Fish farm co-op under probe

Registry of Cooperative Societies acting on feedback about the way co-op operates
Jessica Lim Straits Times 21 Nov 11;

THE Singapore Marine Aquaculture Cooperative (Smac) is under investigation after questions were raised about the way it has been run.

The Registry of Cooperative Societies, which regulates the activities of cooperatives here, said it is acting on feedback it has received recently about Smac's governance and administration, and is checking if any rules of the Cooperative Societies Act have been broken.

It has been a series of fits and starts since 18 fish farmers banded together to register Smac as a co-op in January.

Jointly owning eight fish farms off Changi and Pasir Ris, the group hatched ambitious plans to boost the farm yields of its members and operate a sea ambulance. Neither of these has happened.

The membership fee, originally tagged at the one-off sum of $10,000, had to be slashed to $1,000 when members baulked at the sum; only the co-op's five board members have paid up so far.

Several high-level members have quit in the last few months, notably Mr Alan Chia, the co-op's chief executive, who threw in the towel last month.

The 32-year-old former business consultant claims he was hired at $3,000 a month, but has not been paid since he started work in July. He also claims Smac owes him $7,000 for overseas work trips he helped pay for, and several cheques he has tried to cash have bounced.

He said: 'The chairman keeps saying, 'Wait, wait... soon, we'll have more members and investors and I can pay you back'.'

Smac's chairman and founder is Mr Philip Lim, 49, who owns three fish farms in Pasir Ris.

Mr Chia, who said he is consulting a lawyer, added that the amounts spent so far had not been approved by the co-op's members. 'It's all in a mess. There are no investors, no funds, nothing,' he said.

The Straits Times understands that the co-op owes a food caterer $5,500 for a media event Smac held in September, and that it had unveiled plans to build a US$4 million (S$5.2 million) processing plant in Indonesia with input from investors.

Mr Lim, denying the allegations, said Mr Chia had never been formally employed by Smac; no employment contract had been signed.

To Mr Chia's claim about having paid for the work trips, Mr Lim said the payments had been made on someone else's credit card, and Mr Chia had not produced the receipts.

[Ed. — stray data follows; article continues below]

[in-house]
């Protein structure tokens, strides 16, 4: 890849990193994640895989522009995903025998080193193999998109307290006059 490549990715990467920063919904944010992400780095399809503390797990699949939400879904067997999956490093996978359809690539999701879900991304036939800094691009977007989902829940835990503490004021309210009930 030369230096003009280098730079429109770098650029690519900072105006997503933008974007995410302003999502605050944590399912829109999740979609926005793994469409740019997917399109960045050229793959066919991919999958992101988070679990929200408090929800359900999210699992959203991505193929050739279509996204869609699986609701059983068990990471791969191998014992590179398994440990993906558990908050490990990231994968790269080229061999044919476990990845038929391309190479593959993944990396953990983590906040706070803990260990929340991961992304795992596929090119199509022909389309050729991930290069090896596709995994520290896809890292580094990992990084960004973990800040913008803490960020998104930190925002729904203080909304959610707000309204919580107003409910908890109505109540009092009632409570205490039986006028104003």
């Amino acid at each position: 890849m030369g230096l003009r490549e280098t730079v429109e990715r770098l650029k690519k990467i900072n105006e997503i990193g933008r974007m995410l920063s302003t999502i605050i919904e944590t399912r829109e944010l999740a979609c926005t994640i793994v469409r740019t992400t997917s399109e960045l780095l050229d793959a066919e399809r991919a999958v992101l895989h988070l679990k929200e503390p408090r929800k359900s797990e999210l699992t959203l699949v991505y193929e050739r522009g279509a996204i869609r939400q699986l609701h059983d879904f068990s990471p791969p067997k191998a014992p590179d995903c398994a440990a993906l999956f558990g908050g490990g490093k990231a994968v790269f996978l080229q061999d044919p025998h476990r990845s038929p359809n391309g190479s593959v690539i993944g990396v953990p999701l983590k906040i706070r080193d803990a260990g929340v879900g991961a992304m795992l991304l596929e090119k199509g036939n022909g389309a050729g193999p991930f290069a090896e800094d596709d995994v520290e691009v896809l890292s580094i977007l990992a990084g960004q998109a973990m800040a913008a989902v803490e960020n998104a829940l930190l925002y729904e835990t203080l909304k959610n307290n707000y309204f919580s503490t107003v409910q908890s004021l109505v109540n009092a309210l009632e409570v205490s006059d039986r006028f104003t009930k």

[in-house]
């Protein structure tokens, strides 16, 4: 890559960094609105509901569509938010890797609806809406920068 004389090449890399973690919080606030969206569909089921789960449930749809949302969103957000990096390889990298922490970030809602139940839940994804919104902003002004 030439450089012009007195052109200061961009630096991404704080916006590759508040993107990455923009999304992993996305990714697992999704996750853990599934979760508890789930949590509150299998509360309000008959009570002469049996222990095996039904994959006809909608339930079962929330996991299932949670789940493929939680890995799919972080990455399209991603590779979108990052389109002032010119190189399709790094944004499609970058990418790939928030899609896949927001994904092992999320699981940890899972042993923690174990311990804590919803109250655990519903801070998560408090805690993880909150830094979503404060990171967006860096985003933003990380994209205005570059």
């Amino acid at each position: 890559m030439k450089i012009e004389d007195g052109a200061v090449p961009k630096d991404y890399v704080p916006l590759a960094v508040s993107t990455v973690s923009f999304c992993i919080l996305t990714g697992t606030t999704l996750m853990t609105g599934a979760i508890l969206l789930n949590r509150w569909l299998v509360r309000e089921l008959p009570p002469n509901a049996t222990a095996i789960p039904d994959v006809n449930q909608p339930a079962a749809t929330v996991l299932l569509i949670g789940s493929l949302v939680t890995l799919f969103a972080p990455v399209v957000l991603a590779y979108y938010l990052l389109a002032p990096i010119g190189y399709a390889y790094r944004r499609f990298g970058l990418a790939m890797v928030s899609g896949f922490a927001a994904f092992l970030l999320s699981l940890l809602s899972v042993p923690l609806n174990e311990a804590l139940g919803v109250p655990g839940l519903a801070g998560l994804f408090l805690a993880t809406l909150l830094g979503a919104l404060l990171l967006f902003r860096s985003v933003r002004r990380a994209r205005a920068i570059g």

The chairman, noting that the co-op made decisions only after meetings with its members, said it was looking into the matter internally.

Contrary to what Mr Chia said, Mr Lim countered that Smac did have investors, though he was unable to reveal who they were or how much they had sunk into Smac for 'confidentiality reasons'.

In response to Smac's grand plans coming to nothing, Mr Lim said production goals had not been met because of a fish fry shortage here, and no landing base has been found for the sea ambulance.

Smac member Joseph Neo, 38, said there has been 'a lot of misunderstanding', and that the co-op was trying to sort things out. 'There was a lot of change in membership. Everything is quite messy. It's very haphazard,' he said.

All the 85 co-ops here, bound by the Cooperatives Societies Act, are required to have a minimum number of members, to vote on decisions and to hold annual general meetings.

Co-ops here do not pay corporate taxes, but are required to contribute 5 per cent of the first $500,000 of their surpluses to a Central Cooperative Fund used to develop the co-op movement here. In addition, 20 per cent of any surplus in excess of $500,000 will go to the Singapore Labour Foundation or the Central Cooperative Fund.

If Smac has breached these rules, it could be wound up or fined.

Meanwhile, about 40 other fish farmers have formed the Fish Farmers Association of Singapore. Formally registered in May, it aims to buy fry and fish feed in bulk to bring down costs.